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Once found eligible, the student and the DSC (Disability Support Coordinator) mutually determine the academic accommodations to include in the accommodation plan. The DSC will review the documentation presented by the student, then through an interview and discussion process with the student identify the academic accommodations that will best “level the playing field” based on the specific disability needs of that student.

An accommodation plan is the final document, signed by both the student and the DSC, defining the academic accommodations. The student shares the plan with each instructor to verify and then use as the basis for discussion to find the best way to meet the accommodations in that class.

Examples of accommodations include, but are not limited to:

  • Extra time on tests;
  • Study guidance for exams/quizzes;
  • Providing class lecture notes;
  • Distraction-free setting for exams;
  • Use of math fact charts;
  • Preferential seating;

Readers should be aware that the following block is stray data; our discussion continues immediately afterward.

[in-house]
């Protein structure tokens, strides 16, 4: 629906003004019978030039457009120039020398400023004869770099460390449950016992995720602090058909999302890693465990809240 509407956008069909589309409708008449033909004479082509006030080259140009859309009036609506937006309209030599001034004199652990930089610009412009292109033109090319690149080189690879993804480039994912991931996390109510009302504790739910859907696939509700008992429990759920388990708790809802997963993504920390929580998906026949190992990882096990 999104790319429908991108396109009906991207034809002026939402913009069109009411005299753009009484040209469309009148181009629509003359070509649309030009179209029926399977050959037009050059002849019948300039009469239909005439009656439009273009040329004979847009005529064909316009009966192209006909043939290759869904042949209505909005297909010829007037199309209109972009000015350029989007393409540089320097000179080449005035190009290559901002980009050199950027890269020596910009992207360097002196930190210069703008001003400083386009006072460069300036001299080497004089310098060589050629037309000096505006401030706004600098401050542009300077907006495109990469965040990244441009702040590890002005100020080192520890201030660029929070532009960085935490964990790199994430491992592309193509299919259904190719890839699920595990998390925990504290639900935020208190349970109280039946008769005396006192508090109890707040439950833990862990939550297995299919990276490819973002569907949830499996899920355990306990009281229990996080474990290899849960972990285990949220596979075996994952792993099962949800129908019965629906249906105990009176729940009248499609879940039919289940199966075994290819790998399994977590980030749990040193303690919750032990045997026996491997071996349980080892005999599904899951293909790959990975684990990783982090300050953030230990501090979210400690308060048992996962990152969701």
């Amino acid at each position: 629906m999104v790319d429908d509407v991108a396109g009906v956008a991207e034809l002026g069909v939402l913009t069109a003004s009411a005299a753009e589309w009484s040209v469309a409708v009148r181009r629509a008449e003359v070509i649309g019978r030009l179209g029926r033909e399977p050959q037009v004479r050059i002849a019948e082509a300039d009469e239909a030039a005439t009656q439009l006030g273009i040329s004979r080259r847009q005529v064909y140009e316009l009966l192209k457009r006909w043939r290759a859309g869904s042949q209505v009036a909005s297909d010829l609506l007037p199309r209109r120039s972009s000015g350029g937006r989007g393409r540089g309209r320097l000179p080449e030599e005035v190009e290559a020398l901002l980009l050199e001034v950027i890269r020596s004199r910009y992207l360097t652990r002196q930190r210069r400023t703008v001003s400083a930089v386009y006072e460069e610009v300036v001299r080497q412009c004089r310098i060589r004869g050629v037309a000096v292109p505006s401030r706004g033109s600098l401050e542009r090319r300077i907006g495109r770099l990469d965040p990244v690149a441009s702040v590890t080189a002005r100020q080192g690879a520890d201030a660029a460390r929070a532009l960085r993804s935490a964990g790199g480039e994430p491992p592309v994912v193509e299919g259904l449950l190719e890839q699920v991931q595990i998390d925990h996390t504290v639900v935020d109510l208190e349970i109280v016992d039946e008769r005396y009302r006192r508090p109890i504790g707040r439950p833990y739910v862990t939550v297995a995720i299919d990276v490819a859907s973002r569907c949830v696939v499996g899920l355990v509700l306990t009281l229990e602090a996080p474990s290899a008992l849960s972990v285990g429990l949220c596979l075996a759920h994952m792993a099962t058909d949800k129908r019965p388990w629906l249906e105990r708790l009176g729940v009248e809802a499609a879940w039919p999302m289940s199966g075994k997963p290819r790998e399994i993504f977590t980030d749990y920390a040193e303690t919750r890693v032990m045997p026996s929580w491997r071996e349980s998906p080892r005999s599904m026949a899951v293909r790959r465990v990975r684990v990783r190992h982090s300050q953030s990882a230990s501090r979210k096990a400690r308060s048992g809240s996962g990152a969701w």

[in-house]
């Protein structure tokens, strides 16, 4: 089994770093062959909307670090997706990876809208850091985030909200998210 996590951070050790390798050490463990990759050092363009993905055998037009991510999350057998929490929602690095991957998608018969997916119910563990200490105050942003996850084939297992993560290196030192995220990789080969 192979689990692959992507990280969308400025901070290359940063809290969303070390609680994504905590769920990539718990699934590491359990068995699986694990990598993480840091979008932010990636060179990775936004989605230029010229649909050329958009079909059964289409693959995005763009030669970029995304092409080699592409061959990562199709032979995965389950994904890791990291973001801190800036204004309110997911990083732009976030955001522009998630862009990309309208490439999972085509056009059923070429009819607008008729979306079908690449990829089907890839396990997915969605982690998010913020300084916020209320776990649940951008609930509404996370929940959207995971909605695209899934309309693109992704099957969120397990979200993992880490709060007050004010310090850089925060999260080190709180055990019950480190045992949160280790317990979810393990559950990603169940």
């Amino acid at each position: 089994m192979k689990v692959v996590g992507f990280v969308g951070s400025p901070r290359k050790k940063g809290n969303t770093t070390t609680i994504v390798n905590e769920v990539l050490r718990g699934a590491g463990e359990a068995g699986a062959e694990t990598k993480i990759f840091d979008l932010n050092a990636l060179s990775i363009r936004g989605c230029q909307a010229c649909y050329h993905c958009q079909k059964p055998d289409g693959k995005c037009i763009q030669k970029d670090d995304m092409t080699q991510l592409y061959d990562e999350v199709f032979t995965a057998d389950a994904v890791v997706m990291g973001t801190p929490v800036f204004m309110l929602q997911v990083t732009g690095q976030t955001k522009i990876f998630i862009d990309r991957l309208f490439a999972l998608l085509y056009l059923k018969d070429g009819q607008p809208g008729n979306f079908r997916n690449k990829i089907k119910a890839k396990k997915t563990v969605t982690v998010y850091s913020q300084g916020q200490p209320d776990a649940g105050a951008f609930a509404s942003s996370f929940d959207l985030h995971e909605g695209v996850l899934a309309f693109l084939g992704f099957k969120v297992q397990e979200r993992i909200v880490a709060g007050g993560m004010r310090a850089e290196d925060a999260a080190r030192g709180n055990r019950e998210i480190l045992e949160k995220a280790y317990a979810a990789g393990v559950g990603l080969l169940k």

• Recording lectures;
  • Audio texts when available;
  • Exams read by reader or electronically;
  • Enlarged print textbooks, handouts, exams;
  • Scribe-written answers for exams/quizzes;
  • Use of spell-check software or devices for assignments in class;
  • Electronic texts (E-texts) when available.


ADA accommodations at the post-secondary level are designed to provide “equal access.” For example, a student who is deaf may need closed captioning or a sign language interpreter to provide equal access to learning. On the other hand, accommodations cannot give students an unfair advantage. For example, accommodations cannot alter the content or pace of a subject or dictate what teaching methods the instructor must employ. In other words, accommodations are designed to remove the barriers to learning and once in place, students with disabilities are held to the same standards as all students.